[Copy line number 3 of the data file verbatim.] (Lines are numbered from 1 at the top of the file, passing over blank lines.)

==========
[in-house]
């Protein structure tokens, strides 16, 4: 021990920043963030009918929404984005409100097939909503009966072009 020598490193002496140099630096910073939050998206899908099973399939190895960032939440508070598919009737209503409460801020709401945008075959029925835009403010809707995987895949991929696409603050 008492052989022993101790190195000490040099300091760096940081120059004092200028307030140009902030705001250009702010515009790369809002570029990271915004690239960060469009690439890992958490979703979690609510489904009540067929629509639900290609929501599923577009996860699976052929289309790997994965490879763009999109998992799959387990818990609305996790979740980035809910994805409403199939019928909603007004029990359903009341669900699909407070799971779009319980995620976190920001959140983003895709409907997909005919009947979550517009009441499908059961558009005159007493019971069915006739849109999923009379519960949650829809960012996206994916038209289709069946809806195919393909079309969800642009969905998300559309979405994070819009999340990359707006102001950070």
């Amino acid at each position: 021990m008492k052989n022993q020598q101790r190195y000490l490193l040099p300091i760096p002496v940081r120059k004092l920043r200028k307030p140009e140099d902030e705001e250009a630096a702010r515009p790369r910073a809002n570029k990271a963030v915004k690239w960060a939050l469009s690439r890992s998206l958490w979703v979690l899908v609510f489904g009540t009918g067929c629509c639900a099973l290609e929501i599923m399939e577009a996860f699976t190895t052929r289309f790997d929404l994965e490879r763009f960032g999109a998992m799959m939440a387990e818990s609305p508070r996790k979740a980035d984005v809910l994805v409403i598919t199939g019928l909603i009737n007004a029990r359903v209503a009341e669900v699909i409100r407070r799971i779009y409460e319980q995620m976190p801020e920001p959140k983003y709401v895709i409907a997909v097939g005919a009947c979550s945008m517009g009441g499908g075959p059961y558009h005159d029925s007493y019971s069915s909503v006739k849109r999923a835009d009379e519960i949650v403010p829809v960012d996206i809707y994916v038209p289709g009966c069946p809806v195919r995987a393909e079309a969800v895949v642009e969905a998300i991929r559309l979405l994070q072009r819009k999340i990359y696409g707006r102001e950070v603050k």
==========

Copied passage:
């Amino acid at each position: 021990m008492k052989n022993q020598q101790r190195y000490l490193l040099p300091i760096p002496v940081r120059k004092l920043r200028k307030p140009e140099d902030e705001e250009a630096a702010r515009p790369r910073a809002n570029k990271a963030v915004k690239w960060a939050l469009s690439r890992s998206l958490w979703v979690l899908v609510f489904g009540t009918g067929c629509c639900a099973l290609e929501i599923m399939e577009a996860f699976t190895t052929r289309f790997d929404l994965e490879r763009f960032g999109a998992m799959m939440a387990e818990s609305p508070r996790k979740a980035d984005v809910l994805v409403i598919t199939g019928l909603i009737n007004a029990r359903v209503a009341e669900v699909i409100r407070r799971i779009y409460e319980q995620m976190p801020e920001p959140k983003y709401v895709i409907a997909v097939g005919a009947c979550s945008m517009g009441g499908g075959p059961y558009h005159d029925s007493y019971s069915s909503v006739k849109r999923a835009d009379e519960i949650v403010p829809v960012d996206i809707y994916v038209p289709g009966c069946p809806v195919r995987a393909e079309a969800v895949v642009e969905a998300i991929r559309l979405l994070q072009r819009k999340i990359y696409g707006r102001e950070v603050k």